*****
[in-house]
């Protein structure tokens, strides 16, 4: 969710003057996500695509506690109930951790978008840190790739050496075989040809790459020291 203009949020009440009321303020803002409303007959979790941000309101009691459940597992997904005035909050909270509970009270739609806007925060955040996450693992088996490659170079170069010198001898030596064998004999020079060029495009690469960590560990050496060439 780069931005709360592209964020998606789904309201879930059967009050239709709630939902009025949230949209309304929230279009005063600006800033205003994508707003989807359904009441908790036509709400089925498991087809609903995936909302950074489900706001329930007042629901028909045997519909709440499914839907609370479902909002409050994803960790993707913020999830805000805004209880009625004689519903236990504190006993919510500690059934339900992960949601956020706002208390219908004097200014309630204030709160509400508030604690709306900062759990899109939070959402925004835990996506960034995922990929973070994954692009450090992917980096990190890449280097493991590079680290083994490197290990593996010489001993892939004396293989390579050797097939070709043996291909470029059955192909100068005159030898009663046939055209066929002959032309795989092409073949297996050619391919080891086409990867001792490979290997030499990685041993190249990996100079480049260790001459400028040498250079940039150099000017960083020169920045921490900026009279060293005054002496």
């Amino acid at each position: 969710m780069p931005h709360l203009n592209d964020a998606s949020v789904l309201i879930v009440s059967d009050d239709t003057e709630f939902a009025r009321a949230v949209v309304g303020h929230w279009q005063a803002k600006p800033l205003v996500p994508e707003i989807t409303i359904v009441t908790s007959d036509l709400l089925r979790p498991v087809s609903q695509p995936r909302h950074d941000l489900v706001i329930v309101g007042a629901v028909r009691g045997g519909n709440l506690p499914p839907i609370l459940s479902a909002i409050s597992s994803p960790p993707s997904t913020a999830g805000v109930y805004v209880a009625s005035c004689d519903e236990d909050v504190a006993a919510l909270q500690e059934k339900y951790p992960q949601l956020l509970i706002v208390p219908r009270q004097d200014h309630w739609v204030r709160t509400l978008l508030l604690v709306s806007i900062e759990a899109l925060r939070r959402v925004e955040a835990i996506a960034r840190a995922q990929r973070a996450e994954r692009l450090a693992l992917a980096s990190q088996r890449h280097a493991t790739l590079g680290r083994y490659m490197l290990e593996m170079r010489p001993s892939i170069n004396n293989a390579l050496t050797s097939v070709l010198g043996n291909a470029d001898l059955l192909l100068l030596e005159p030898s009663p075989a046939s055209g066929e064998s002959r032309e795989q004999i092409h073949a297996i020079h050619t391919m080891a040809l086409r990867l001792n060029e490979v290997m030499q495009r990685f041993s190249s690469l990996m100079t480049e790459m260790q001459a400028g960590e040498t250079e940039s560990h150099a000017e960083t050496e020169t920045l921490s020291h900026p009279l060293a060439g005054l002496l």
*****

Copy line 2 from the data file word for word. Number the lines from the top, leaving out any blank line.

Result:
């Protein structure tokens, strides 16, 4: 969710003057996500695509506690109930951790978008840190790739050496075989040809790459020291 203009949020009440009321303020803002409303007959979790941000309101009691459940597992997904005035909050909270509970009270739609806007925060955040996450693992088996490659170079170069010198001898030596064998004999020079060029495009690469960590560990050496060439 780069931005709360592209964020998606789904309201879930059967009050239709709630939902009025949230949209309304929230279009005063600006800033205003994508707003989807359904009441908790036509709400089925498991087809609903995936909302950074489900706001329930007042629901028909045997519909709440499914839907609370479902909002409050994803960790993707913020999830805000805004209880009625004689519903236990504190006993919510500690059934339900992960949601956020706002208390219908004097200014309630204030709160509400508030604690709306900062759990899109939070959402925004835990996506960034995922990929973070994954692009450090992917980096990190890449280097493991590079680290083994490197290990593996010489001993892939004396293989390579050797097939070709043996291909470029059955192909100068005159030898009663046939055209066929002959032309795989092409073949297996050619391919080891086409990867001792490979290997030499990685041993190249990996100079480049260790001459400028040498250079940039150099000017960083020169920045921490900026009279060293005054002496």